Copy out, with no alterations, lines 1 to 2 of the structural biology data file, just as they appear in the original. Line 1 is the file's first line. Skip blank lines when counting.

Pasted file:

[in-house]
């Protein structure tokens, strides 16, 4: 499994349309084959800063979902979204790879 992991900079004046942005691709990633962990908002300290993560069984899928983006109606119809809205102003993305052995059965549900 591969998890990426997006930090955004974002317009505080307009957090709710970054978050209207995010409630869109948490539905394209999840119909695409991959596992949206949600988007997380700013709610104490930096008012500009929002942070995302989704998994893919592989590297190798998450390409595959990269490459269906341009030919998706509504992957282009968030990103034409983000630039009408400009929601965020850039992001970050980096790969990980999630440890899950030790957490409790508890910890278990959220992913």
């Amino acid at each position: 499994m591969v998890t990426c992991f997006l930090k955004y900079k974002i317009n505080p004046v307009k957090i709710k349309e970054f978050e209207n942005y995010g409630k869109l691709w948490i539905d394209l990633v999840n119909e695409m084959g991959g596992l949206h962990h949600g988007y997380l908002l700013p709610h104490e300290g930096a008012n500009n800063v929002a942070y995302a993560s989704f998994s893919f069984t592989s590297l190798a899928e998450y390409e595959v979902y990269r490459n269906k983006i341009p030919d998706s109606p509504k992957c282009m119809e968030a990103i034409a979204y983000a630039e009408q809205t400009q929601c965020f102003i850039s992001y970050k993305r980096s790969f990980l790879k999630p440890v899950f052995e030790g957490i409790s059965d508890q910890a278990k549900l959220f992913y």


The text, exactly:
[in-house]
């Protein structure tokens, strides 16, 4: 499994349309084959800063979902979204790879 992991900079004046942005691709990633962990908002300290993560069984899928983006109606119809809205102003993305052995059965549900 591969998890990426997006930090955004974002317009505080307009957090709710970054978050209207995010409630869109948490539905394209999840119909695409991959596992949206949600988007997380700013709610104490930096008012500009929002942070995302989704998994893919592989590297190798998450390409595959990269490459269906341009030919998706509504992957282009968030990103034409983000630039009408400009929601965020850039992001970050980096790969990980999630440890899950030790957490409790508890910890278990959220992913």